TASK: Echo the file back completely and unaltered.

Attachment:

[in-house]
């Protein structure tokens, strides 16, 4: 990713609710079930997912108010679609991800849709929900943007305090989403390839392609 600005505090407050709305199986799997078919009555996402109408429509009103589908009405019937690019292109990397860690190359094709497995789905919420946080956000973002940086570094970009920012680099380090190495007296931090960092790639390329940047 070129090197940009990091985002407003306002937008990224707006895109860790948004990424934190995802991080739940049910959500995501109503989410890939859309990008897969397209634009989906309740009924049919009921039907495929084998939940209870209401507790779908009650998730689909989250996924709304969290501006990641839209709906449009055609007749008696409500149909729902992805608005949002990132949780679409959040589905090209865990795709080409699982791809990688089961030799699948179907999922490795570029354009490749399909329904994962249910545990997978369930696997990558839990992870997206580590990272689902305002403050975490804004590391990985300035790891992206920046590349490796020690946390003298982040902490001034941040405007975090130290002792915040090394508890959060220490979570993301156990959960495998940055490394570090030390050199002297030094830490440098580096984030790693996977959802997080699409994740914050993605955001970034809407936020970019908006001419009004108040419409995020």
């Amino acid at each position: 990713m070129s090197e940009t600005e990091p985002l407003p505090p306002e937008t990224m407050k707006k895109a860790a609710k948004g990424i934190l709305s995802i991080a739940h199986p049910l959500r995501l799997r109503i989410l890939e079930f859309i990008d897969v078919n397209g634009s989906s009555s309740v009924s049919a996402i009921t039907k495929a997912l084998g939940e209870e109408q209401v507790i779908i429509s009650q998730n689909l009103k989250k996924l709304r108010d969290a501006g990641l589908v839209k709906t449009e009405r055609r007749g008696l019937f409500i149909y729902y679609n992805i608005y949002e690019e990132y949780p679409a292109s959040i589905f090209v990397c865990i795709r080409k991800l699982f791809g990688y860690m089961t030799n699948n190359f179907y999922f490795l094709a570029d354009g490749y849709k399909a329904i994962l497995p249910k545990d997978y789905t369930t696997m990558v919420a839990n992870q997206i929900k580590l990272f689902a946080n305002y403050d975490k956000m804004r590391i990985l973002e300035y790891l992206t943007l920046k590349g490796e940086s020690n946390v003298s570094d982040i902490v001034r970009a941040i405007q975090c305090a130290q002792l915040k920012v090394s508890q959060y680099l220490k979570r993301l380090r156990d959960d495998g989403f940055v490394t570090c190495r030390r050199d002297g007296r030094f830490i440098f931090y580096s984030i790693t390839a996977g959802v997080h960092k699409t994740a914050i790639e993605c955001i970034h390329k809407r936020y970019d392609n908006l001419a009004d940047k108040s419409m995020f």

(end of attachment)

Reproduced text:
[in-house]
């Protein structure tokens, strides 16, 4: 990713609710079930997912108010679609991800849709929900943007305090989403390839392609 600005505090407050709305199986799997078919009555996402109408429509009103589908009405019937690019292109990397860690190359094709497995789905919420946080956000973002940086570094970009920012680099380090190495007296931090960092790639390329940047 070129090197940009990091985002407003306002937008990224707006895109860790948004990424934190995802991080739940049910959500995501109503989410890939859309990008897969397209634009989906309740009924049919009921039907495929084998939940209870209401507790779908009650998730689909989250996924709304969290501006990641839209709906449009055609007749008696409500149909729902992805608005949002990132949780679409959040589905090209865990795709080409699982791809990688089961030799699948179907999922490795570029354009490749399909329904994962249910545990997978369930696997990558839990992870997206580590990272689902305002403050975490804004590391990985300035790891992206920046590349490796020690946390003298982040902490001034941040405007975090130290002792915040090394508890959060220490979570993301156990959960495998940055490394570090030390050199002297030094830490440098580096984030790693996977959802997080699409994740914050993605955001970034809407936020970019908006001419009004108040419409995020």
């Amino acid at each position: 990713m070129s090197e940009t600005e990091p985002l407003p505090p306002e937008t990224m407050k707006k895109a860790a609710k948004g990424i934190l709305s995802i991080a739940h199986p049910l959500r995501l799997r109503i989410l890939e079930f859309i990008d897969v078919n397209g634009s989906s009555s309740v009924s049919a996402i009921t039907k495929a997912l084998g939940e209870e109408q209401v507790i779908i429509s009650q998730n689909l009103k989250k996924l709304r108010d969290a501006g990641l589908v839209k709906t449009e009405r055609r007749g008696l019937f409500i149909y729902y679609n992805i608005y949002e690019e990132y949780p679409a292109s959040i589905f090209v990397c865990i795709r080409k991800l699982f791809g990688y860690m089961t030799n699948n190359f179907y999922f490795l094709a570029d354009g490749y849709k399909a329904i994962l497995p249910k545990d997978y789905t369930t696997m990558v919420a839990n992870q997206i929900k580590l990272f689902a946080n305002y403050d975490k956000m804004r590391i990985l973002e300035y790891l992206t943007l920046k590349g490796e940086s020690n946390v003298s570094d982040i902490v001034r970009a941040i405007q975090c305090a130290q002792l915040k920012v090394s508890q959060y680099l220490k979570r993301l380090r156990d959960d495998g989403f940055v490394t570090c190495r030390r050199d002297g007296r030094f830490i440098f931090y580096s984030i790693t390839a996977g959802v997080h960092k699409t994740a914050i790639e993605c955001i970034h390329k809407r936020y970019d392609n908006l001419a009004d940047k108040s419409m995020f």